What Mothers Can Do to Avoid Getting Sick

November 21, 2022


Janet O’Mahony, M.D., is a primary care doctor and a member of Mercy Personal Physicians Downtown. Recently Dr. O'Mahony responded to questions from SheKnows.com for a story on “What Mothers Can Do to Avoid Getting Sick”. Here are her insights:

This winter, we are already seeing large numbers of flu cases. There have been a terrible number of RSV cases (Respiratory Syncytial Virus) in the pediatric population for months, and we are still seeing plenty of COVID-19. To protect yourself and your family from these viral illnesses, you need to get the seasonal flu vaccine ASAP. We normally think of flu season as beginning in January but this has been an early flu season - starting in October. You also need to get the new Bivalent COVID booster in November. During the last two years, we have had huge numbers of COVID cases around Christmas and we are expecting a year-end surge again this year. The booster has the same strain that is in the shot we received already PLUS the current strain that is circulating now. In the future, they suspect we will likely need a booster every fall like we do with the flu shot.

Sadly, there are plenty of other bugs we do not have a vaccine for. The best protection for these in a crowded work environment or for all health care workers is to mask and use ample hand sanitizer. A good fitting N-95 mask is more effective than a cloth or surgical mask. Make sure you are washing your hands or using hand sanitizer often.

Keep home COVID tests on hand and test with the first sign of illness. The symptoms for all of these overlap and you cannot tell which virus you have without testing. Knowing whether or not you have COVID is important for treatment but also important for isolating to protect others. It is important to test the kids at the first sign of illness like fever or sniffles because this could spread from young children to the more vulnerable older family members.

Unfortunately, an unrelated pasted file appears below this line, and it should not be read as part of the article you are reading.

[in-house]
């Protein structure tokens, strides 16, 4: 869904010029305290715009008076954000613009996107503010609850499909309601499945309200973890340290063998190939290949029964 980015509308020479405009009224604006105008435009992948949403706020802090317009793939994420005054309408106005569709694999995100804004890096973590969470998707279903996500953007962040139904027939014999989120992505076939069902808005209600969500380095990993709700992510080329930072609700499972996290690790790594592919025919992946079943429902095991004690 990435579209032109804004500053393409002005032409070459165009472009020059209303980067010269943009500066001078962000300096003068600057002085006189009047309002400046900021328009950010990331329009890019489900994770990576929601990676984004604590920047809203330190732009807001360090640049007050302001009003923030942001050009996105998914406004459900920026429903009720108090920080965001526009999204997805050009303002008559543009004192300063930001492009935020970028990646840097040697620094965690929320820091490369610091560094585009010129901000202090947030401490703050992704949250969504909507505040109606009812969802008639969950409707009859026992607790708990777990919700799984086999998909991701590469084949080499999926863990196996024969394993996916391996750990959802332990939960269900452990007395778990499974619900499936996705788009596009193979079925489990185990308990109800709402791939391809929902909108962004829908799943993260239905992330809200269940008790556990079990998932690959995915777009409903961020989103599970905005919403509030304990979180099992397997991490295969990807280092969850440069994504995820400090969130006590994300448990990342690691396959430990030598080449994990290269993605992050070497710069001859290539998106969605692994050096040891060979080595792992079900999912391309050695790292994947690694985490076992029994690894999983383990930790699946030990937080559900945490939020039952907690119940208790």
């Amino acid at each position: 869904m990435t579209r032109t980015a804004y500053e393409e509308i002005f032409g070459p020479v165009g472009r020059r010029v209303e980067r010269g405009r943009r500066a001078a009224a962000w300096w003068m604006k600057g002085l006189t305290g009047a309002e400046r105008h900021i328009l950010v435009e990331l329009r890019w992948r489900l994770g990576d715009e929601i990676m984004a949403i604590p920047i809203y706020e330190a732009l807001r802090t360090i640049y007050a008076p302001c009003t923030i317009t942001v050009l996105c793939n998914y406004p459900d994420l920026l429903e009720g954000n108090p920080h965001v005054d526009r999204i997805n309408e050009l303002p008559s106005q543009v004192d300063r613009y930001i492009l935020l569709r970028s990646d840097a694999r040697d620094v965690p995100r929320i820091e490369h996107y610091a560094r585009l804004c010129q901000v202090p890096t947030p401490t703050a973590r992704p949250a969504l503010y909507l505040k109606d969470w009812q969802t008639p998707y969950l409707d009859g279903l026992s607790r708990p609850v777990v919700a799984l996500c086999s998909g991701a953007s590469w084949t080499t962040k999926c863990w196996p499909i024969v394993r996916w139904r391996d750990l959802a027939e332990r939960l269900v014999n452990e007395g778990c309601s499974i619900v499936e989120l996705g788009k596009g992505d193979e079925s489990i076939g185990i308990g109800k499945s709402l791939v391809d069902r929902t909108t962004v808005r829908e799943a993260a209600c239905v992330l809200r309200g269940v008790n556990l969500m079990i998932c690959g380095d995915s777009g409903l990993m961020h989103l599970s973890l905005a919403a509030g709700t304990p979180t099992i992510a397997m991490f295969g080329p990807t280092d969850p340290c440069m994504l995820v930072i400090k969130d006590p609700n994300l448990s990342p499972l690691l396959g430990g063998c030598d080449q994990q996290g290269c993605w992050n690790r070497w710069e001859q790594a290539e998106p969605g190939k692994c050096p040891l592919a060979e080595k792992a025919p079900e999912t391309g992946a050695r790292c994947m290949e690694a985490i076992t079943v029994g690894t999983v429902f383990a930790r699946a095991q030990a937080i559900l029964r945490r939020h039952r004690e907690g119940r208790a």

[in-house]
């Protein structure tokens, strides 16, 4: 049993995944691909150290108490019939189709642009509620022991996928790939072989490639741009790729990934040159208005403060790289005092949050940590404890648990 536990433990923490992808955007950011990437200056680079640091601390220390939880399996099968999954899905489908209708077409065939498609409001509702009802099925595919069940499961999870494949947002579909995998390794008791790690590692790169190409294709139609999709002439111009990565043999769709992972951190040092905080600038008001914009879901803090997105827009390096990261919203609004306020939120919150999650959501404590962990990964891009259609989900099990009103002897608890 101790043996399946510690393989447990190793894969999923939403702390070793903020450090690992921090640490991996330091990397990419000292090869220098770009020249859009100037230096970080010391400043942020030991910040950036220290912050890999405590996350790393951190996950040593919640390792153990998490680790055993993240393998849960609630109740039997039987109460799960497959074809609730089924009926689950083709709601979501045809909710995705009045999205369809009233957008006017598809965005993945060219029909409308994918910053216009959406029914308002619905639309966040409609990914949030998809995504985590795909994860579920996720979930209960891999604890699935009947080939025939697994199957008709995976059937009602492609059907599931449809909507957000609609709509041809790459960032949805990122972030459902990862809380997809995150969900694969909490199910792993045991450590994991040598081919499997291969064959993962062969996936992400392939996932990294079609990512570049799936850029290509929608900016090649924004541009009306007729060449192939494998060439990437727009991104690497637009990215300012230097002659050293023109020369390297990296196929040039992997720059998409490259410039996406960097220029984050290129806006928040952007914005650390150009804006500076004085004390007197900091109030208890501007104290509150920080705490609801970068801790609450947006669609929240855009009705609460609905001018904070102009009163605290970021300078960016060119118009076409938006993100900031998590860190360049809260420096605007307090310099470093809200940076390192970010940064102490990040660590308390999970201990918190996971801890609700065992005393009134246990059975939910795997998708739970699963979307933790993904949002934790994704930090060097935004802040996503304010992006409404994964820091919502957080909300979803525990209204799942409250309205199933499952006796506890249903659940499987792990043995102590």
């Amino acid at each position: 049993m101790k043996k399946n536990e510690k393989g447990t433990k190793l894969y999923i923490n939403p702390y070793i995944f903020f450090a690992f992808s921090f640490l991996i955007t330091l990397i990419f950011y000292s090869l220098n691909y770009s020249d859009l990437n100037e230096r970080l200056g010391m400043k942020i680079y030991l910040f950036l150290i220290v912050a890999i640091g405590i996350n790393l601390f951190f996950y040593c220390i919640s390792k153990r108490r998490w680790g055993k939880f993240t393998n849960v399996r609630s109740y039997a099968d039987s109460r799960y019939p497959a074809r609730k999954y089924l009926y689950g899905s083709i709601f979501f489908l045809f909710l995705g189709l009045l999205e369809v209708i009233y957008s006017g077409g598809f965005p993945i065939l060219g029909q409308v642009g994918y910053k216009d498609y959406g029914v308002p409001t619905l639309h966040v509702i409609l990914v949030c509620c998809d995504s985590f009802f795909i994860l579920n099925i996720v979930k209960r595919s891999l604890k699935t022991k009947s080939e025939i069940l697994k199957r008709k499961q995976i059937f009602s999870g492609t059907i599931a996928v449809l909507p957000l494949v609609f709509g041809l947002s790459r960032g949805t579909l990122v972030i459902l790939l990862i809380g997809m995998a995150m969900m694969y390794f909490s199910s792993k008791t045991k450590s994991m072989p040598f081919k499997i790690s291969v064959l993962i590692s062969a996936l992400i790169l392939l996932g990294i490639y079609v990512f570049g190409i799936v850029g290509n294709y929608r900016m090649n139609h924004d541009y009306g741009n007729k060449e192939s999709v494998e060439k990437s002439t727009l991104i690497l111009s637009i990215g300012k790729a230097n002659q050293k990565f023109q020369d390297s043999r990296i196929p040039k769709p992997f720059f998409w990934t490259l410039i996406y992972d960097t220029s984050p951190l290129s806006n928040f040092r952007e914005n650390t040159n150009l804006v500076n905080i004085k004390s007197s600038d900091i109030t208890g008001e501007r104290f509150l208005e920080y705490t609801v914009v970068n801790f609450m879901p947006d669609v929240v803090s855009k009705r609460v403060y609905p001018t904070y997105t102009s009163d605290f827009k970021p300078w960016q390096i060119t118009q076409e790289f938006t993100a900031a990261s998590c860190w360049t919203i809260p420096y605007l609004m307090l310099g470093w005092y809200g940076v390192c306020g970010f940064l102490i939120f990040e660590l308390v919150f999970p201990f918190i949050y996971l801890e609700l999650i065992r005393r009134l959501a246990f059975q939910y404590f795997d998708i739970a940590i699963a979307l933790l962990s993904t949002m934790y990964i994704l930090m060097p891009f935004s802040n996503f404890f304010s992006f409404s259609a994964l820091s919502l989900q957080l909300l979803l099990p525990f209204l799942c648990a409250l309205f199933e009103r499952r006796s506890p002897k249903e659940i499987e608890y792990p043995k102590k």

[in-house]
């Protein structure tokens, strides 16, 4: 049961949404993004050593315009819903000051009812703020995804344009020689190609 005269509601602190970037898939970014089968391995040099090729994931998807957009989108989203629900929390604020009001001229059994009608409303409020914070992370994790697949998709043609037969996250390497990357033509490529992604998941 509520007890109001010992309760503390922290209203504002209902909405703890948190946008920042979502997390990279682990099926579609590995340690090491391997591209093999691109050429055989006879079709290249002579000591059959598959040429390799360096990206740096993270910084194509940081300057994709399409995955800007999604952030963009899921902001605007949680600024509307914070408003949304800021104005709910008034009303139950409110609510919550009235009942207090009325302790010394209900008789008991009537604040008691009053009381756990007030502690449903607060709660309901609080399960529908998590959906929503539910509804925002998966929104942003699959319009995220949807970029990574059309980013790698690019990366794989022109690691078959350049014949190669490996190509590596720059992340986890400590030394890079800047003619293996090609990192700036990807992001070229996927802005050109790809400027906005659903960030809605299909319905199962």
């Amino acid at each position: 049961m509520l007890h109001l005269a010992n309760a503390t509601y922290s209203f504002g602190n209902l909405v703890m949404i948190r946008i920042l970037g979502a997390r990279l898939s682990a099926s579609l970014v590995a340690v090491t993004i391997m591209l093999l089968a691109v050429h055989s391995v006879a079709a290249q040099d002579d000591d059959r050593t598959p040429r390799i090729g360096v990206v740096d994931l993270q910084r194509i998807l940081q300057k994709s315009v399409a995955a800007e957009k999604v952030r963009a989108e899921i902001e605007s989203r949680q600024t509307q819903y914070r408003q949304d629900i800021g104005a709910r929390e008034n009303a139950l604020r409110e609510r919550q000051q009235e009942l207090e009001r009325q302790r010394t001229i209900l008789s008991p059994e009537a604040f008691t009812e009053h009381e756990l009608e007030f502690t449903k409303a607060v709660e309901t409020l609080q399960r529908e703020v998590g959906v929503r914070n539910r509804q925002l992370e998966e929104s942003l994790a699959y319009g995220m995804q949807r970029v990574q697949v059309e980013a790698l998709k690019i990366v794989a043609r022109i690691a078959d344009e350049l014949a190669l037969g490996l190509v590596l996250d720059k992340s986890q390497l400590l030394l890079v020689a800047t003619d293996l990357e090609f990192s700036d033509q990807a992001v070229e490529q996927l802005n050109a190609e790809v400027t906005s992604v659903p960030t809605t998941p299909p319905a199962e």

Moms are high risk for viral illness because young children bring these home from preschool. The average preschooler gets seven to eight "colds" per year where the average adult gets two to three "colds" during the same period. Mothers of little children are probably somewhere in between. This makes it extra important to get vaccinated for flu and the Bivalent COVID booster. Getting enough rest, a good diet and exercise are also ways to protect yourself from severe illness.

Board Certified in Internal Medicine, Dr. O'Mahony received her medical degree from the University of Maryland School of Medicine in Baltimore. She completed her Internship at the Baltimore VA Medical Center and Residency at Mercy Medical Center in Baltimore, Maryland.

About Mercy

Founded in 1874 in Downtown Baltimore by the Sisters of Mercy, Mercy Medical Center is a 183-licensed bed, acute care, university-affiliated teaching hospital. Mercy has been recognized as a high-performing Maryland hospital (U.S. News & World Report); has achieved an overall 5-Star quality, safety, and patient experience rating (Centers for Medicare and Medicaid Services); is A-rated for Hospital Safety (Leapfrog Hospital Safety Grade); and is certified by the American Nurses Credentialing Center as a Magnet™ hospital. Mercy Health Services is a not-for-profit health system and the parent company of Mercy Medical Center and Mercy Personal Physicians.

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